Oct 16, 2018

Scaffolding safety in the spotlight

Scaffolding safety in the spotlight

Rising concern about the use of plastic zip ties to secure scaffolding components has sparked a warning from Workplace Health and Safety Queensland.

It is among a cluster of ‘up-and-coming’ safety issues that will be covered in an updated Scaffolding Code of Practice to be released later this year.

WHSQ principal adviser (construction engineering) Stuart Davis said zip ties could take considerable force when pulled, but were vulnerable to cutting-type force.

WHSQ principal adviser Stuart Davis.

“It is a growing problem,” he said.

“Where a scaffolding plank gets latched between two platforms, for example, instead of using the proprietary scaffolding fittings some scaffolders will put a couple of zip ties through the perforations at each end of the plank and say it is secured.

“What happens is somebody comes along and kicks the scaffold plank and it can cut through the zip ties.”

They were also being used on kick-boards secured to the outside of the scaffolding platform to protect against falling objects, he said.

“That is really bad if someone kicks the plank (and the ties cut). It will drop the plank to the ground – and these weigh quite a few kilograms, so if that hits someone in the head the consequences will be dire,” Mr Davis said.

“That is one really strong message Workplace Health and Safety Queensland would like people to take away -you should not be using zip ties anywhere where there may be a cutting force applied to the tie.

“Quite often scaffolders will use them because they are being lazy and instead of using the right component they just say ‘zip ties are light, I can put them on quickly’. That’s a real up-and-coming problem.

“We are seeing this increasingly – not just with scaffolding but personnel and material hoists on construction sites and with formwork screens.”

WHSQ has also drawn attention to problems with the use of aluminium stair modules as an alternative to ladders inside scaffolding bays.

“They sit on scaffolding transoms and we’ve had quite a few instances of the stair modules dropping out of the scaffolding,” Mr Davis said.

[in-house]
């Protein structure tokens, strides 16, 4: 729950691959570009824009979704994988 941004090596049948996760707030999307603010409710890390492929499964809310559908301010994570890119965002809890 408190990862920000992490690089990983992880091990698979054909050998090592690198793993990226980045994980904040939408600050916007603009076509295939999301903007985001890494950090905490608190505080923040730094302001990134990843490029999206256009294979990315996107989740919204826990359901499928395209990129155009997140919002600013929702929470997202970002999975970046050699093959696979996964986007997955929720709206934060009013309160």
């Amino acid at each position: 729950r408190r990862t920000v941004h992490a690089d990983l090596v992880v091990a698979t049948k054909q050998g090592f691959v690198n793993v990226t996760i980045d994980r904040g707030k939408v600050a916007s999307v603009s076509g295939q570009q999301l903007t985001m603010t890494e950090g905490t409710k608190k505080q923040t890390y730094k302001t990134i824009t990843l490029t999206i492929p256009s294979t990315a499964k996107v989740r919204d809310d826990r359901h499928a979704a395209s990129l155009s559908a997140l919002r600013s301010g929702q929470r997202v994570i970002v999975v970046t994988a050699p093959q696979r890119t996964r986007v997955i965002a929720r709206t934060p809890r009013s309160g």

“In one case in Central Queensland, a worker stepped on the module and in this case a weld (on the stair) failed and the platform dropped. As he dropped his little finger was caught in part of the scaffolding and ripped off.

“He lost his finger, but it could have been much worse.

“We are especially finding problems where stair modules from one brand are used with another brand of scaffolding and the tolerances don’t match up.”

The other ‘up-and-coming’ safety problem Mr Davis identified as a priority was the use of screw bolts as anchors when scaffolding was tied to structures.

“With these screw bolts it is extremely important that you drill the hole at just the right diameter and the right depth,” he said.

“The problem is that when you drill holes in concrete you often hit reinforcement steel so it’s very hard to meet the tolerances required for those anchors.

“With these screw bolts, I have some concerns that sometimes these anchors are not being installed correctly and we’ve had an incident where a cantilevered scaffolding platform fell off the side of a building. That was a few years ago and that was from the inappropriate use of screw bolts.

“It dropped two workers about 3m on to a rubbish skip, but if it had failed around the corner it would have dropped them 10 floors and killed them.”

Although Mr Davis identified these as emerging issues of concern, he said a key ongoing safety issue when it came to scaffolding was unauthorised people altering scaffolding set-ups.

Tradespeople may need to shift elements of scaffolding or remove ties to access parts of the structure, but any such changes must be carried out by the scaffolding contractor or a person nominated by the principal contractor who has scaffolding qualifications, he said.

“Others on site may have a scaffolding high-risk work licence but they are not authorised to change it,” he said

A well-managed project would help ensure an authorised person was on site to make the adjustments when needed and reduce the temptation for tradespeople to tamper with it, he said.

 

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